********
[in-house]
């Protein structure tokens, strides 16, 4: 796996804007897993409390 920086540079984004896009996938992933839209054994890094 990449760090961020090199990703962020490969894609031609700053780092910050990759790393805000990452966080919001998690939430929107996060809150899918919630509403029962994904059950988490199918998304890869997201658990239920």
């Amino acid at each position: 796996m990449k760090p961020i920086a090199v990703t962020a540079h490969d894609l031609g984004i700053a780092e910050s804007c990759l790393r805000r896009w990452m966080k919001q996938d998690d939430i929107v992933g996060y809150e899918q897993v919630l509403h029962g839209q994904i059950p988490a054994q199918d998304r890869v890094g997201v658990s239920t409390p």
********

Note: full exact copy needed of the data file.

[in-house]
């Protein structure tokens, strides 16, 4: 796996804007897993409390 920086540079984004896009996938992933839209054994890094 990449760090961020090199990703962020490969894609031609700053780092910050990759790393805000990452966080919001998690939430929107996060809150899918919630509403029962994904059950988490199918998304890869997201658990239920």
């Amino acid at each position: 796996m990449k760090p961020i920086a090199v990703t962020a540079h490969d894609l031609g984004i700053a780092e910050s804007c990759l790393r805000r896009w990452m966080k919001q996938d998690d939430i929107v992933g996060y809150e899918q897993v919630l509403h029962g839209q994904i059950p988490a054994q199918d998304r890869v890094g997201v658990s239920t409390p």